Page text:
The biz-man is from DAZ3D, I don't remember where I've got the chairs and the table from. The tiles on the wall are cubes, the doors were made with Bryce primitives and the floor is just the ground plane. Lit by a single radial light. Rendered with 64 rays to get the tile seams clean. The time to render was probably much shorter than the patience with which this chap has been waiting in vain and has proudly ignored to be ignored.
excellent lighting, I think the worst thing in this image is the DAZ business man, the model sucks , very disproportionate. I guess anyone who would be working in a place like this would be disproportionate as well :/
Join Date: 05.07.2004 Comments: 242
The lighting is very pleasing- the reflections do a great job of disguising those black shadows that sometimes appear with only one light, and the absence of any other light makes it really feel like an office.
I have to agree with gat, though, the buisnessman is the weakest part of your scene. With tiny feet and hands, and massive shoulders, he almost looks like a caricature.
Which could be the point, maybe I'm missing something here...
Join Date: 01.03.2004 Comments: 2227
Appart from the doors being a bit "heavy" would be my only criticism of this scene. Otherwise, everything works. Just the right level of reflection. Well done 5/5
On a curious side note, take a look at the image I'm about to upload and see if you are struck by any similarities.
Join Date: 05.26.2004 Comments: 4441
Thank you all. There is no point you are missing, Lito, you and gat rightly point at the misproportioned biz-man. I could adjust the head, at least. I chose him because it is a cheap model in the sense of being fully dressed and thought I could get away with it because he is small. And yes, David, the doors are a bit on the crude side.
Balancing specularity and reflection for the tiled walls and positioning the single radial was not as straightforward as I anticipated. But I'm equally pleased with the result as Lito. Mind you, the shadows were set to 80%, which would usually give quite dark shadows.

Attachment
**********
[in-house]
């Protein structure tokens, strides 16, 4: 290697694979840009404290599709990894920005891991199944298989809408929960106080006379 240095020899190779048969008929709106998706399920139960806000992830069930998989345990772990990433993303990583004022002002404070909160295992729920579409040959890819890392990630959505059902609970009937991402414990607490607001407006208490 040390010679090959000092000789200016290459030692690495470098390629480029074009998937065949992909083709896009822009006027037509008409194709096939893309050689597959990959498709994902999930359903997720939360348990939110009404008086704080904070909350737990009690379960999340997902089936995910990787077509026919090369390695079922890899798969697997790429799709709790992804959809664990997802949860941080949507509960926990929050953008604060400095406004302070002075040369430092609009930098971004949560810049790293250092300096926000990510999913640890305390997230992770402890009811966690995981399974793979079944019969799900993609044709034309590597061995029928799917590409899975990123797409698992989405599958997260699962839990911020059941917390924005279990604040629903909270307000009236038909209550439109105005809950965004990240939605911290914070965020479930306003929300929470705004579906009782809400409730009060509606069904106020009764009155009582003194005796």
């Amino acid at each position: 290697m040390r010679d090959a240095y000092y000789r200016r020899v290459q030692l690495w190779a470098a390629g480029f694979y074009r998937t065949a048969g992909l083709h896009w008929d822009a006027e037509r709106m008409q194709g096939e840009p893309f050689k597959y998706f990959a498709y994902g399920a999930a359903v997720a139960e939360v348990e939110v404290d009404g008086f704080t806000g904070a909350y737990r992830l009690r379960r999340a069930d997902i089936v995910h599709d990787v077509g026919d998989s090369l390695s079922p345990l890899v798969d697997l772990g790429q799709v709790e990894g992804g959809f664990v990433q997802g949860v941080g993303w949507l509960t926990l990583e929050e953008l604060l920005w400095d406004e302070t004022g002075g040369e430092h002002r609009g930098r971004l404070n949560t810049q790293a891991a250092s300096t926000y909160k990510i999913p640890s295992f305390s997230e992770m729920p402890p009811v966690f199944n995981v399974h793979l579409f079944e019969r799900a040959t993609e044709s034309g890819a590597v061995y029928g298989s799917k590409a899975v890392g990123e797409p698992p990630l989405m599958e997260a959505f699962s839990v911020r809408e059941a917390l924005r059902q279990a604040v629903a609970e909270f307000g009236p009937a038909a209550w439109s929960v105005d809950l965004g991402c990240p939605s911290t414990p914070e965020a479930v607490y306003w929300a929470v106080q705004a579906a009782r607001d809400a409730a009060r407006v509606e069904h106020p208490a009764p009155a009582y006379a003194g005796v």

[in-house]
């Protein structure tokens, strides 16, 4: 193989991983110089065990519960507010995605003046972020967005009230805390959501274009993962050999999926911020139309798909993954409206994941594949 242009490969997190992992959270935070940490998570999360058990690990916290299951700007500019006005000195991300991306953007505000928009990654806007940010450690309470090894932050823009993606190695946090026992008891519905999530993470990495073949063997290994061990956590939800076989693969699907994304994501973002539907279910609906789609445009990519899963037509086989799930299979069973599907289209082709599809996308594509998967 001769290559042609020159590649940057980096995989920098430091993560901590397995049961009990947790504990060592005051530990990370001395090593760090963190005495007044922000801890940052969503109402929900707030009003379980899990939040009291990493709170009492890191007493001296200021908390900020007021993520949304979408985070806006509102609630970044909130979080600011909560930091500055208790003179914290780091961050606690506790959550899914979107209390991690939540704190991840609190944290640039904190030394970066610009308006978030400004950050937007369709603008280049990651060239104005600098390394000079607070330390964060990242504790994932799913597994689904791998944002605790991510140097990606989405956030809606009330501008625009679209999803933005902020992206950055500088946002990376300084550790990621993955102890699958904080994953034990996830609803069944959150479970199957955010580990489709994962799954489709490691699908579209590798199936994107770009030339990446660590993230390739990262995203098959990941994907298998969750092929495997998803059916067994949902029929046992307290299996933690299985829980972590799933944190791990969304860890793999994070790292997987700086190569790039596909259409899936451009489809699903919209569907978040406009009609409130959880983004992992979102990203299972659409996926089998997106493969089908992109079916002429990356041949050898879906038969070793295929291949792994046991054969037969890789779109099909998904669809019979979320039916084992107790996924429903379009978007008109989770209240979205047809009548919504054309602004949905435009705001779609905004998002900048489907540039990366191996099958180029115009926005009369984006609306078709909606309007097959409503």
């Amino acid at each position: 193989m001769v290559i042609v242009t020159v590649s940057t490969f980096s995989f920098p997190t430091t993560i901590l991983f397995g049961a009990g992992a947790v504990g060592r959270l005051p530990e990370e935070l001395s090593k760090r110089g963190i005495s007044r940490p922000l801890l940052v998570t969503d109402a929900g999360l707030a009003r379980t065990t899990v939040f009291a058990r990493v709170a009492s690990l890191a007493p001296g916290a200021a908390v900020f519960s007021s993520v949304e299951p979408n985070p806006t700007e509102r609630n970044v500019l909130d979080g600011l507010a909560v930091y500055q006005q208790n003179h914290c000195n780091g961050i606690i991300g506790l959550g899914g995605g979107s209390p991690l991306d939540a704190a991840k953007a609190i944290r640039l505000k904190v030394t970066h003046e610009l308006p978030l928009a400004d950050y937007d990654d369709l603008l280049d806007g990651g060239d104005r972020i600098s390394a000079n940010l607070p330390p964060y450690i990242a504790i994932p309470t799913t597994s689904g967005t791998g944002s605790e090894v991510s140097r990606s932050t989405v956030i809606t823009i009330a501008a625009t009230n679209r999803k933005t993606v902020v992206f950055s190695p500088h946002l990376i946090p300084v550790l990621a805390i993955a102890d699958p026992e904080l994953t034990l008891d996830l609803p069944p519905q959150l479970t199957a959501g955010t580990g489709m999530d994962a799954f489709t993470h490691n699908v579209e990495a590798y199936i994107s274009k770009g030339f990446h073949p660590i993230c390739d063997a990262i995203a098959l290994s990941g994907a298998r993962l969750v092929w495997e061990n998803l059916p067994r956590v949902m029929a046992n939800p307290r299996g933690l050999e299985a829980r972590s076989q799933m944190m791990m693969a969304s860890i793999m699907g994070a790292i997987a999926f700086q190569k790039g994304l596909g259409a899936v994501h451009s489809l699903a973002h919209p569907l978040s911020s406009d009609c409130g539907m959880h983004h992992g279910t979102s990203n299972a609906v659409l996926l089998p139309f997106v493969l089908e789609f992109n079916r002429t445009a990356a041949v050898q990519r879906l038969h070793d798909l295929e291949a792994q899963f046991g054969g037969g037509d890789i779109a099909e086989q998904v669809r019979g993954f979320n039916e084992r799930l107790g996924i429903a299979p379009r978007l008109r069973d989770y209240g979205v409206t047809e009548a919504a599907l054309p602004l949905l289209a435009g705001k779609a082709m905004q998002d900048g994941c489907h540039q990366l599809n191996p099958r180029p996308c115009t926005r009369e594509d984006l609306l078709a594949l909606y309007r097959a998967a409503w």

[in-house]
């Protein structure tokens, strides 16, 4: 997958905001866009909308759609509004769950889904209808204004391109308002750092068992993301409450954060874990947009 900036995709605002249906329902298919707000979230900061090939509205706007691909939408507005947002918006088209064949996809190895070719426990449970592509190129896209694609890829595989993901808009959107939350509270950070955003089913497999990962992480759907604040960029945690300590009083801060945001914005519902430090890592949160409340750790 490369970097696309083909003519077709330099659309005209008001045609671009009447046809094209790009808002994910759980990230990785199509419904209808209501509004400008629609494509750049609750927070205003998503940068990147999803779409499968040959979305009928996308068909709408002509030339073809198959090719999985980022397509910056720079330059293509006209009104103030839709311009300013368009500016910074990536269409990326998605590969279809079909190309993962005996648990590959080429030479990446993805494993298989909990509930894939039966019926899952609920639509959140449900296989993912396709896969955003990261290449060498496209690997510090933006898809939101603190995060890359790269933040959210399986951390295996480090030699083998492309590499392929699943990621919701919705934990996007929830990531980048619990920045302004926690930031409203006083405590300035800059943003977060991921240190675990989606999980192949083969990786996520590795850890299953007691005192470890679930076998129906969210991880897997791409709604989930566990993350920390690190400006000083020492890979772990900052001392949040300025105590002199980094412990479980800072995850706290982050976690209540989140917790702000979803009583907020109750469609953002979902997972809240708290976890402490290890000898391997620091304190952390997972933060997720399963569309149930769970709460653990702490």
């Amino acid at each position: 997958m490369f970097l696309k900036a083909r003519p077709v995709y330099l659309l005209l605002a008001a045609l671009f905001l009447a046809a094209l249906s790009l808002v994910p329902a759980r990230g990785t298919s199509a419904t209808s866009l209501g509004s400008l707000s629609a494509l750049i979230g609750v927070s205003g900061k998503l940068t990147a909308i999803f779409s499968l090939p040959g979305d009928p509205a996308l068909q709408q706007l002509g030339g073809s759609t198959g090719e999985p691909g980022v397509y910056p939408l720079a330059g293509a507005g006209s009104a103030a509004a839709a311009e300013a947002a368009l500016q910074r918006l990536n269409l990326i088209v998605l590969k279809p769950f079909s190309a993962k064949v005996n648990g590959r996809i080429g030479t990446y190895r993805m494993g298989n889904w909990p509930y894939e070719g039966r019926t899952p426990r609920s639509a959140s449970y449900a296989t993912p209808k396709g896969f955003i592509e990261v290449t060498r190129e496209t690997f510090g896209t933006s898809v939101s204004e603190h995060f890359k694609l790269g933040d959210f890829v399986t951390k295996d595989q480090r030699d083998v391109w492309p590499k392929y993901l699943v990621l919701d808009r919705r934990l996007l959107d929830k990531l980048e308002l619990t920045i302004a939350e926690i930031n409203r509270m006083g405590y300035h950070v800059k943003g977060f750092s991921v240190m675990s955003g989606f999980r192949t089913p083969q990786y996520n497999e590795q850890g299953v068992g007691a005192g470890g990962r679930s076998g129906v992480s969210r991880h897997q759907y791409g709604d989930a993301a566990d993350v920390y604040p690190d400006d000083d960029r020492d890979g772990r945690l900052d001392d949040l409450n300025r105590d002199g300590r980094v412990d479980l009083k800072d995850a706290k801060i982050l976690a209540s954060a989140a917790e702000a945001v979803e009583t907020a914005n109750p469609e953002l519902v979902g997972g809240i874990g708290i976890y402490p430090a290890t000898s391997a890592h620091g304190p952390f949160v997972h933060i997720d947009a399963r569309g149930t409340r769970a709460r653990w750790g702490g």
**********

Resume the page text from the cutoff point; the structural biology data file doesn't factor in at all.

Join Date: 06.04.2006 Comments: 2622
Agreed fully with all above comments, looks great. Reflections are awesome, even the doors have reflections. To be honest, it is the reflections that make just a single light source sufficient. The reflections correct the shadows and create a radiosity similation quite well. The daz business man is a joke in and of itself, an obvious cartoon approach. To have rigged a mIchael or David and clothed him would have turned this scene into something else entirely.
Join Date: 04.15.2004 Comments: 1097
Mhmm, massive doors there. But the height is just right. At first I thought those to be vault-doors. Excellent levels of reflection indeed, everywhere! Sometimes the use of cubes for tiling-work works much more efficient then relying on a texture or material with the same pattern. This way you can freely distort the tiling (if needed) here and there to make that part of the scene more natural, in other words - you have 100% more control where you want it and how you want it. Here apparently such actions is "compensated" by the use of those sweet bumpy reflections on the walls. I like them a lot!
Join Date: 07.02.2005 Comments: 1010
They remind me of vault doors. An electronic lock keypad would fit them just right. Put the guy in a Security uniform and replace the table with a desk, making the scene look like some high security storage area, at Area 51 perhaps. ;-)